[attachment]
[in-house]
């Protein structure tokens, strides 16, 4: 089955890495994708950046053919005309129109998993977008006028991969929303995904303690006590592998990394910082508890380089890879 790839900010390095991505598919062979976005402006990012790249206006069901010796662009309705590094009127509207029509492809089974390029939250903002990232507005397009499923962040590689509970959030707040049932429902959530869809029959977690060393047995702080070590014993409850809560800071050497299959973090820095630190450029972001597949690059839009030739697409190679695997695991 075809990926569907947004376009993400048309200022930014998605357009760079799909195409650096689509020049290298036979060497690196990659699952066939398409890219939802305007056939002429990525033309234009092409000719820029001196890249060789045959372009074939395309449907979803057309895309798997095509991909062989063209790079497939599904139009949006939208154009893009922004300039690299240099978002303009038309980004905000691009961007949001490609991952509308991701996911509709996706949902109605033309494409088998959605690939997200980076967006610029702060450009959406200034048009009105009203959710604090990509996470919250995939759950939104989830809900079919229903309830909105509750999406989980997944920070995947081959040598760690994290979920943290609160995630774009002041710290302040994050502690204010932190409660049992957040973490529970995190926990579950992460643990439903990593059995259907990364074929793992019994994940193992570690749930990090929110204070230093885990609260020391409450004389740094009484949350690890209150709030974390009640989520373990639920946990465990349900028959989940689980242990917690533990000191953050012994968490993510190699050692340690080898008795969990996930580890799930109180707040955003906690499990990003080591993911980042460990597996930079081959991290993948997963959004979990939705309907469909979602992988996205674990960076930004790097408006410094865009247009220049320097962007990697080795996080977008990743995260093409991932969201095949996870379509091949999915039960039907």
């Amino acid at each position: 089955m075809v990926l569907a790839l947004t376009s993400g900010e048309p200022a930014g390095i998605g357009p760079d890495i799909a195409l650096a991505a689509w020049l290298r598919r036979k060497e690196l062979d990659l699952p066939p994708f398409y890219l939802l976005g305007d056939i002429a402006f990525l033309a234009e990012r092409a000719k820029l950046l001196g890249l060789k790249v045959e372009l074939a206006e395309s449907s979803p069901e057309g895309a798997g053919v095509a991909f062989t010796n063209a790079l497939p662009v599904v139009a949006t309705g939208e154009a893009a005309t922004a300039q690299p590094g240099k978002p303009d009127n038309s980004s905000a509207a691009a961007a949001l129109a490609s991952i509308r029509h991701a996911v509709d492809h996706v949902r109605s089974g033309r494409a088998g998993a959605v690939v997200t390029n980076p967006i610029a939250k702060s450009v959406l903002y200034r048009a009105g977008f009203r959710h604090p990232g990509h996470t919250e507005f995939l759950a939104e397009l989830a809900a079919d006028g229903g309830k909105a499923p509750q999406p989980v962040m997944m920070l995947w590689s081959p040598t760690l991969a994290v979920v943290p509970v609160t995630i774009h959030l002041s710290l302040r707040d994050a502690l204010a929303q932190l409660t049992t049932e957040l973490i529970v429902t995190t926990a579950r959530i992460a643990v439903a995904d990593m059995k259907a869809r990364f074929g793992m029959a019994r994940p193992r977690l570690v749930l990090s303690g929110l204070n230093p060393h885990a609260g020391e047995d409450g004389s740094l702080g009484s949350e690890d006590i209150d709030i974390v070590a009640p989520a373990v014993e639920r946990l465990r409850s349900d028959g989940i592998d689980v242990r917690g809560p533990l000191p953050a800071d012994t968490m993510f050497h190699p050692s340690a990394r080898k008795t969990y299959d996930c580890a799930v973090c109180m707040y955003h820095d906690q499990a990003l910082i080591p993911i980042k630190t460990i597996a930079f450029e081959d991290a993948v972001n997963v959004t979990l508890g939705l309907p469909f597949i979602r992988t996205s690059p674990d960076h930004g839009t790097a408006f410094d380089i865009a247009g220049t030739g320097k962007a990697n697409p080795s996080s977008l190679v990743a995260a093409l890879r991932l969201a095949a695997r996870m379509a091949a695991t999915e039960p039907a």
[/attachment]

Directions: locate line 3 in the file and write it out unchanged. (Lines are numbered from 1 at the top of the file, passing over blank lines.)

């Amino acid at each position: 089955m075809v990926l569907a790839l947004t376009s993400g900010e048309p200022a930014g390095i998605g357009p760079d890495i799909a195409l650096a991505a689509w020049l290298r598919r036979k060497e690196l062979d990659l699952p066939p994708f398409y890219l939802l976005g305007d056939i002429a402006f990525l033309a234009e990012r092409a000719k820029l950046l001196g890249l060789k790249v045959e372009l074939a206006e395309s449907s979803p069901e057309g895309a798997g053919v095509a991909f062989t010796n063209a790079l497939p662009v599904v139009a949006t309705g939208e154009a893009a005309t922004a300039q690299p590094g240099k978002p303009d009127n038309s980004s905000a509207a691009a961007a949001l129109a490609s991952i509308r029509h991701a996911v509709d492809h996706v949902r109605s089974g033309r494409a088998g998993a959605v690939v997200t390029n980076p967006i610029a939250k702060s450009v959406l903002y200034r048009a009105g977008f009203r959710h604090p990232g990509h996470t919250e507005f995939l759950a939104e397009l989830a809900a079919d006028g229903g309830k909105a499923p509750q999406p989980v962040m997944m920070l995947w590689s081959p040598t760690l991969a994290v979920v943290p509970v609160t995630i774009h959030l002041s710290l302040r707040d994050a502690l204010a929303q932190l409660t049992t049932e957040l973490i529970v429902t995190t926990a579950r959530i992460a643990v439903a995904d990593m059995k259907a869809r990364f074929g793992m029959a019994r994940p193992r977690l570690v749930l990090s303690g929110l204070n230093p060393h885990a609260g020391e047995d409450g004389s740094l702080g009484s949350e690890d006590i209150d709030i974390v070590a009640p989520a373990v014993e639920r946990l465990r409850s349900d028959g989940i592998d689980v242990r917690g809560p533990l000191p953050a800071d012994t968490m993510f050497h190699p050692s340690a990394r080898k008795t969990y299959d996930c580890a799930v973090c109180m707040y955003h820095d906690q499990a990003l910082i080591p993911i980042k630190t460990i597996a930079f450029e081959d991290a993948v972001n997963v959004t979990l508890g939705l309907p469909f597949i979602r992988t996205s690059p674990d960076h930004g839009t790097a408006f410094d380089i865009a247009g220049t030739g320097k962007a990697n697409p080795s996080s977008l190679v990743a995260a093409l890879r991932l969201a095949a695997r996870m379509a091949a695991t999915e039960p039907a």